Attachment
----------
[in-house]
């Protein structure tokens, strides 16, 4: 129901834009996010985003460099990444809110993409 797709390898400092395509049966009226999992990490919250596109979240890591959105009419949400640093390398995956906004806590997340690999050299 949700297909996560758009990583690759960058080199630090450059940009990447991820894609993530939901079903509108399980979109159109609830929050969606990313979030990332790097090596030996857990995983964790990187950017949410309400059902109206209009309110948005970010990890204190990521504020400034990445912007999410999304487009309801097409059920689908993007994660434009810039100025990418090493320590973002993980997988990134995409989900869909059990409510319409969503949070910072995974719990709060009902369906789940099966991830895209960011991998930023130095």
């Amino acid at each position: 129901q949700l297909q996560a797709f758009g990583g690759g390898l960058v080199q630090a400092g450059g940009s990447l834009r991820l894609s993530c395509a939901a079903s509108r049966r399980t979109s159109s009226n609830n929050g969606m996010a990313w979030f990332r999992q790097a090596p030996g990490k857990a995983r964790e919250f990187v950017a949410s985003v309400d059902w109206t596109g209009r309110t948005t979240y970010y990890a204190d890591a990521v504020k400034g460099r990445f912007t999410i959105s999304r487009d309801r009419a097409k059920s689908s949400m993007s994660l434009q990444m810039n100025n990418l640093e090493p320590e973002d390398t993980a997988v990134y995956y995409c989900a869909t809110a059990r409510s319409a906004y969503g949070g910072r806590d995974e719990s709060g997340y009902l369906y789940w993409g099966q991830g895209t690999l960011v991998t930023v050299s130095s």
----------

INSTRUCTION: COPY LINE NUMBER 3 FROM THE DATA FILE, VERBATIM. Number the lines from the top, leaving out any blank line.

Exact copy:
């Amino acid at each position: 129901q949700l297909q996560a797709f758009g990583g690759g390898l960058v080199q630090a400092g450059g940009s990447l834009r991820l894609s993530c395509a939901a079903s509108r049966r399980t979109s159109s009226n609830n929050g969606m996010a990313w979030f990332r999992q790097a090596p030996g990490k857990a995983r964790e919250f990187v950017a949410s985003v309400d059902w109206t596109g209009r309110t948005t979240y970010y990890a204190d890591a990521v504020k400034g460099r990445f912007t999410i959105s999304r487009d309801r009419a097409k059920s689908s949400m993007s994660l434009q990444m810039n100025n990418l640093e090493p320590e973002d390398t993980a997988v990134y995956y995409c989900a869909t809110a059990r409510s319409a906004y969503g949070g910072r806590d995974e719990s709060g997340y009902l369906y789940w993409g099966q991830g895209t690999l960011v991998t930023v050299s130095s």